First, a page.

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Garden wisdom from deer country!

Gardening in the Sierra Foothills with Carolyn Singer

The seasoned gardener

published in The Union in Grass Valley CA

One large tree and one small tree for late color

by Carolyn Singer
November 7, 2009

Nyssa sylvaticaI have been lying on my back looking up through the orange tupelo at the blue sky, thinking about writing this article. My art teacher would approve: bold strokes of complementary colors. Simple, pleasing color.

Unfortunately this artistic combination is fleeting. Soon the sky will cloud over again and the leaves will fall. Which is all the more reason I should be lying on my back on warm fall day, absorbing the beauty.

Nyssa sylvaticaThe only tree in my landscape that gives good strong orange color is this magnificent tupelo (Nyssa sylvatica). The foliage begins changing to gold after the leaves of the red maple have fallen. Soon the color deepens to orange, and finally it takes on a red tone just before the leaves drop.

Tupelo, also known as sour gum, is a tree native to the eastern United States. It does best where soils are deep and the tap root can grow without restriction. With good soil, my specimen has grown to about 30 feet in 15 years. Deer browsed a little when the tree was young, so the lowest branches were selected to be just out of reach.

Nyssa sylvaticaDuring the dormant season, the dark brown bark with its hint of red is an attractive addition to my winter garden. While the deep root allows some drought tolerance, thorough irrigation once a month during the heat of the summer is a good idea.

By mid-November a small tree near my entry, paperbark maple (Acer griseum), will begin its autumn splendor. Color usually lingers into December.

Acer griseumThis tree, too, has been in my landscape almost 15 years. At more than 20 feet tall and 15 feet wide, it is close to its mature height and spread. For year-round interest, this tree is wonderful. In fall, each leaf looks as though painted with watercolors of every imaginable fall hue.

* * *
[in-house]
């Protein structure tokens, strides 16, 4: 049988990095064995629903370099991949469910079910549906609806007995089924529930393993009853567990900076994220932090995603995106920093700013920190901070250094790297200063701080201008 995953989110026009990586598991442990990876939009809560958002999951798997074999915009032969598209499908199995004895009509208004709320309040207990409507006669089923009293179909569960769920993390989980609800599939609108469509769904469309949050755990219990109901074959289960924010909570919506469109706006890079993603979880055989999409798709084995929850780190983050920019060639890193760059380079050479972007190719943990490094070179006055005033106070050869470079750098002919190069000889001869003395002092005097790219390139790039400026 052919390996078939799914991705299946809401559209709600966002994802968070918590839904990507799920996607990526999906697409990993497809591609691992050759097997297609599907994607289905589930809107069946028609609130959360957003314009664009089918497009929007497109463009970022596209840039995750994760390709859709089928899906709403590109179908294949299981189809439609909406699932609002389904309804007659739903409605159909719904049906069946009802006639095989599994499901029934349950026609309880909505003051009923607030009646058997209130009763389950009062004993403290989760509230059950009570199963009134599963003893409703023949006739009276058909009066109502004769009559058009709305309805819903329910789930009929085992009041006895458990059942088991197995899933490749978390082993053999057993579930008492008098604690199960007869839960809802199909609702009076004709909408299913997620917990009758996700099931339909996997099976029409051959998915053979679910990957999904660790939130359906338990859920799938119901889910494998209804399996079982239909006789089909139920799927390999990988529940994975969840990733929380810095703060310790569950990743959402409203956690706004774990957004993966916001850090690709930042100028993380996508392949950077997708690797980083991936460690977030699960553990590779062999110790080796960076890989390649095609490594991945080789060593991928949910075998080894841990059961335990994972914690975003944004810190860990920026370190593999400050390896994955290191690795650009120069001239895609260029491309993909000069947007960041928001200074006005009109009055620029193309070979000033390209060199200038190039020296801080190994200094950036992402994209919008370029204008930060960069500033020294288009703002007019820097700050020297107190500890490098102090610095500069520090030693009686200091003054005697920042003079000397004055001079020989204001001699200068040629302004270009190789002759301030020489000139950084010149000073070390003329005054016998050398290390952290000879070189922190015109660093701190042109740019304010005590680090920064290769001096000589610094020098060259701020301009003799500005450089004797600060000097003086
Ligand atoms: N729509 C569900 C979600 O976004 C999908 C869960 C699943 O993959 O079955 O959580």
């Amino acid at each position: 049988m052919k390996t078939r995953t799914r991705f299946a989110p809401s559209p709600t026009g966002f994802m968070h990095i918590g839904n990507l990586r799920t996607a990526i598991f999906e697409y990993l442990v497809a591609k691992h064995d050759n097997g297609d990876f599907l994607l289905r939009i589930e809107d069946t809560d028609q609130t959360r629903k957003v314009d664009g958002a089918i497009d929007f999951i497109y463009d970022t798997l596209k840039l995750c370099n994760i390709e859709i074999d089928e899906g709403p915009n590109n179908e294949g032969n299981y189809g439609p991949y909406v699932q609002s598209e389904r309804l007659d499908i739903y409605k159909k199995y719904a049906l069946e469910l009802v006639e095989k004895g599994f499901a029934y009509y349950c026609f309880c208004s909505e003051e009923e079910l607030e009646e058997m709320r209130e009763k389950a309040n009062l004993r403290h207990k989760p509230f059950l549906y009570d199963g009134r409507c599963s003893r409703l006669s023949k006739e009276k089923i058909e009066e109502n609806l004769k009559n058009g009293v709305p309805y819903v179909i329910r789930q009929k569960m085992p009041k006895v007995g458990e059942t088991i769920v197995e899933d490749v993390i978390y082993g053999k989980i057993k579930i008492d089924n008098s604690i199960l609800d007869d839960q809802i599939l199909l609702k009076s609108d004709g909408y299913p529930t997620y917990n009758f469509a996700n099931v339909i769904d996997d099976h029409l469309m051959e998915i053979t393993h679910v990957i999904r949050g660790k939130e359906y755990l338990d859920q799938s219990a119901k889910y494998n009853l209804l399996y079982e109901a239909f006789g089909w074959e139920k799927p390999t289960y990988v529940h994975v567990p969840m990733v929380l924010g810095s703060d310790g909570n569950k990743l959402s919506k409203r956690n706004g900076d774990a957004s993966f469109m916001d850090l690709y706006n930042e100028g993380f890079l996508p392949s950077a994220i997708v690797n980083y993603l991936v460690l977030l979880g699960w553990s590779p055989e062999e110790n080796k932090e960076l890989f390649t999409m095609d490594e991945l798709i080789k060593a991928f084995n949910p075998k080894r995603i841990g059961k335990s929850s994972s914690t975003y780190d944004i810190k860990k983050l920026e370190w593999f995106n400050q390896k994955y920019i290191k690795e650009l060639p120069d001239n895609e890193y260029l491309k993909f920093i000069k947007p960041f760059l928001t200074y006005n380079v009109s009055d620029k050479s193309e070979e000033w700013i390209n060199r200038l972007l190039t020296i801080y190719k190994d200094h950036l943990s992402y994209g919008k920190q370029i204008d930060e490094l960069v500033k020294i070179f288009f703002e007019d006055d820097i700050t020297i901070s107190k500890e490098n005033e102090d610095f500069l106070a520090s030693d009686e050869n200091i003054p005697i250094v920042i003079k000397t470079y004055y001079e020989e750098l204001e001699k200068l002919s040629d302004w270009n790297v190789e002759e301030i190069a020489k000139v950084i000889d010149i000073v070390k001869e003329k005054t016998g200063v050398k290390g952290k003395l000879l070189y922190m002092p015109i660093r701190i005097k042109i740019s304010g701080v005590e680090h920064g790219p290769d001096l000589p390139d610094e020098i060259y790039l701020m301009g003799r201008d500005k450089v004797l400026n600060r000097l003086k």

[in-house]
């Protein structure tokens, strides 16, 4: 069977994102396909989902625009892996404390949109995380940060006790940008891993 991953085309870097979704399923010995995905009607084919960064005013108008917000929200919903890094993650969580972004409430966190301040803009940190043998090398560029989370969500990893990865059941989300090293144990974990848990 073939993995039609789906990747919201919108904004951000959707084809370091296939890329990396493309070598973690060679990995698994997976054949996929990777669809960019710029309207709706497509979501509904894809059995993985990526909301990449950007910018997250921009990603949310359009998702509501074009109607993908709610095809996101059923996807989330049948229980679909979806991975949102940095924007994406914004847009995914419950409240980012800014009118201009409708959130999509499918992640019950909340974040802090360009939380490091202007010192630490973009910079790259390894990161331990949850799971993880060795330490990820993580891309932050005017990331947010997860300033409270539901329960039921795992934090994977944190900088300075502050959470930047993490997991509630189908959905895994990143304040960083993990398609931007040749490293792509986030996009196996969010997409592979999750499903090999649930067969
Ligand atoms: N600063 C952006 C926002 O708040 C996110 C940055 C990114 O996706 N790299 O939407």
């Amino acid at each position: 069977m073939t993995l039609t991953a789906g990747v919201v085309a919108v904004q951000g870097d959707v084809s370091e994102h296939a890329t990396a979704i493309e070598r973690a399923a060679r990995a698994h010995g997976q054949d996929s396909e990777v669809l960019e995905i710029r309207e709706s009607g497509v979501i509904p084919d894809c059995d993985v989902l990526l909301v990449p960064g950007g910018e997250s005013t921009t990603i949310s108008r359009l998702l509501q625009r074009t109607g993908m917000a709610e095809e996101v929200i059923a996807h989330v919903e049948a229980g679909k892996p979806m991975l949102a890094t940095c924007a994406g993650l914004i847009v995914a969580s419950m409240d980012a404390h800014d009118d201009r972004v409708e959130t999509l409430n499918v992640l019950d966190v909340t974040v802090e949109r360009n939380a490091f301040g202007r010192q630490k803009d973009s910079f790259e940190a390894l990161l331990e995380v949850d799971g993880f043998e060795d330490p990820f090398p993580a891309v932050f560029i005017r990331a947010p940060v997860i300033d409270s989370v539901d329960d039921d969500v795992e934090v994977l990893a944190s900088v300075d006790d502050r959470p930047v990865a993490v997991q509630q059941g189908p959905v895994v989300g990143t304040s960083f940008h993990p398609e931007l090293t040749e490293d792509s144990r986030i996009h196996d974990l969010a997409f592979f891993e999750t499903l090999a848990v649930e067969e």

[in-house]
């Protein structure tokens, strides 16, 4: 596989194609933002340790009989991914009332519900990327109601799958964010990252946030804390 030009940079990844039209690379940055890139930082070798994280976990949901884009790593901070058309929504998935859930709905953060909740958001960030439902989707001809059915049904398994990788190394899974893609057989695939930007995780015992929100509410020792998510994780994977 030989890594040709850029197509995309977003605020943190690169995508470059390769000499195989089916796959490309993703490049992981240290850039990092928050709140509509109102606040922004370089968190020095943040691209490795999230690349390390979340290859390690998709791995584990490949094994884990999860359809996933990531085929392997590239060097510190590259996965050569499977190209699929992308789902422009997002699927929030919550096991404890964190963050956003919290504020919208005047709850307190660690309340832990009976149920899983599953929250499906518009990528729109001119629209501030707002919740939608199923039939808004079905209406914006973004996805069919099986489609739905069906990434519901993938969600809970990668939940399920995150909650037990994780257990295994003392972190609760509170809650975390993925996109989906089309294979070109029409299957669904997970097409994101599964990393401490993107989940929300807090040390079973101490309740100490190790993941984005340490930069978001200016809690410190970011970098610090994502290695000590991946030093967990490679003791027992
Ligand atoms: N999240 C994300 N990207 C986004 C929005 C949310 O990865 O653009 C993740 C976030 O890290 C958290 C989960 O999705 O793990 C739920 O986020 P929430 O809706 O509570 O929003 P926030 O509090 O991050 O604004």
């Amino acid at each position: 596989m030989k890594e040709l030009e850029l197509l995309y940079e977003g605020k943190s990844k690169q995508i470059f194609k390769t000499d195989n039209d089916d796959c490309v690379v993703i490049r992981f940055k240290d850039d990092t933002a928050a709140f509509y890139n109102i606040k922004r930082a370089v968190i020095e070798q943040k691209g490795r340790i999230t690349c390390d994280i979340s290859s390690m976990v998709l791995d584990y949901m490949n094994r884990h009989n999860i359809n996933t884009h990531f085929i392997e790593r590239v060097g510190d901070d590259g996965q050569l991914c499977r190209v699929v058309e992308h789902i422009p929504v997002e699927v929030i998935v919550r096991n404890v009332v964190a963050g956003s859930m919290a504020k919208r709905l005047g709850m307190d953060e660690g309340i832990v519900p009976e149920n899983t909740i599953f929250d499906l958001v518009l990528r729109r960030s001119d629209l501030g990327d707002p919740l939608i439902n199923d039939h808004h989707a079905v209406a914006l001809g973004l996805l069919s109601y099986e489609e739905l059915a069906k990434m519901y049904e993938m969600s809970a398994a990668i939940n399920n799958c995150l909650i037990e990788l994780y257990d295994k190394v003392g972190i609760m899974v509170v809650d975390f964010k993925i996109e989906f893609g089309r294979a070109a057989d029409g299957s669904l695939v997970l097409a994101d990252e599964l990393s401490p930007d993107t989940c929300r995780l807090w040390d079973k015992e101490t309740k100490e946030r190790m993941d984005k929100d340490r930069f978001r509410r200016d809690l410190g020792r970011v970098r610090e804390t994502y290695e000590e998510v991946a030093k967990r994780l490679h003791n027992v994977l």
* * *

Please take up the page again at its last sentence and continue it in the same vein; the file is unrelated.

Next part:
This fall color must be viewed closely, so plant the tree where it will be enjoyed. Because paperbark maple is attractive in every season, I placed it just outside a window. The front walkway wraps around it. I appreciate its beauty each time I pass, from inside the house and outside.

Once the leaves fall, the exquisite, peeling red-brown bark is dominant. Winged seed pods add even more interest for winter, usually hanging on despite winter winds. Deer have not shown any interest in this tree though the lowest branches are well within reach. Acer griseum

Plant the paperbark maple in good soil, full sun or light shade (especially in the hottest foothill exposures). Irrigate at least once a month during the dry season. Remember to mulch the tree, as you would any tree in your landscape.

We live in the perfect climate for fall color. While the red maples dominate the display in October, add to your palette with selections that extend the season. And remember to save every leaf that falls. No burn piles! Each leaf is rich in nutrients, a perfect addition to compost or to use as a mulch. Covering bare soil with leaves will protect it during winter rains. The earth has given to us this richness of plant material. We must use it wisely, and give back to the earth. AND keep our air free of smoke so we can all enjoy fall gardening.

©2009 by Carolyn Singer. All rights reserved.

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